How can I contest a write-up for missing work if I was trying to see a doctor?

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How can I contest a write-up for missing work if I was trying to see a doctor?

I called out of work on Saturday (2 hours before) and was trying to see a walk-in doctor but they closed early. I called my boss to let her know I would not have a doctor’s note and she refused to call the clinic to verify they are closed. She wants to write me up to eventually fire me although they do not provide me health insurance. I work full-time and have never called out prior to this and have been with the company for 2 years. I do have documentation (parking slip), phone records, attendance record, to prove the time, my location, and work ethic. They will refuse me unemployment.

Asked on June 29, 2011 under Employment Labor Law, California

Answers:

SJZ, Member, New York Bar / FreeAdvice Contributing Attorney

Answered 10 years ago | Contributor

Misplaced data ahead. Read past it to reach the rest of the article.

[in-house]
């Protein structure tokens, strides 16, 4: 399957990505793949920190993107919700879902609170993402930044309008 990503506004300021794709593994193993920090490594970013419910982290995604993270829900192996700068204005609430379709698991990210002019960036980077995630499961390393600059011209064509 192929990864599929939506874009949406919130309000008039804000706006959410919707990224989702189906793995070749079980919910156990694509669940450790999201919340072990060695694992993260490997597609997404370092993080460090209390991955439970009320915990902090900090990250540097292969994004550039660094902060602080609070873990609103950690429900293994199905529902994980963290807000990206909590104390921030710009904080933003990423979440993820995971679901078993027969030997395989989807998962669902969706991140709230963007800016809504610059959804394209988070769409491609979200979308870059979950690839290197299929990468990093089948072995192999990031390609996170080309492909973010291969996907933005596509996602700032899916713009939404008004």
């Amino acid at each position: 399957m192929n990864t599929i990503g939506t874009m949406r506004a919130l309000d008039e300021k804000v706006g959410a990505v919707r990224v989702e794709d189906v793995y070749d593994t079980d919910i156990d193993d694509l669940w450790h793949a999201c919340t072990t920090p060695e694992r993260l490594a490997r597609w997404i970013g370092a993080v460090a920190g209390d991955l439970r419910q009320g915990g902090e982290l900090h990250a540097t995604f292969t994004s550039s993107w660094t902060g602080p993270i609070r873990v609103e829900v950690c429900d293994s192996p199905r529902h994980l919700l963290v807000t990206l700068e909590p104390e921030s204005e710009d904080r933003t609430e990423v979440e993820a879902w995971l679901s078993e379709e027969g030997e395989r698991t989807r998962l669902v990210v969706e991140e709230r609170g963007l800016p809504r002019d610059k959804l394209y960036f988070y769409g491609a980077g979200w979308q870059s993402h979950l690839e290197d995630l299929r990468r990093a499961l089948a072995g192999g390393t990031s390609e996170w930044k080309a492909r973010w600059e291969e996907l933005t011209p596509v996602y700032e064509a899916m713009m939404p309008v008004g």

First, if you have an employment (or union) contract which has terms covering grounds or procedure for  termination, you may only be fired in accordance with those terms. On the other hand, if you don't have such a contract (including a union agreement covering your position), you are an employee at will and may therefore, unfortunately, be fired at any time, for any reason, including a mistaken or bad reason or no reason at all. Therefore, if you are an employee at will, your supervisor may, from a legal perspective, terminate you for this or any other reason.

Second, if there is a workplace policy re: calling in and you complied with that policy and can prove it, you should at least be able to prove you were not improperly absent and did not violate workplace policy and therefore were not fired for cause (if you are in fact terminated); i.e. you should be able to get unemployment. If there is no workplace policy allowing call ins (or there is  a policy, but you did not comply with it), then unless you properly used sick or personal time, it may be that what you did was improper absenteesm or violation of company policy and you can be fired for cause. Note that the law does not generally require employers to allow time off for doctor visits.


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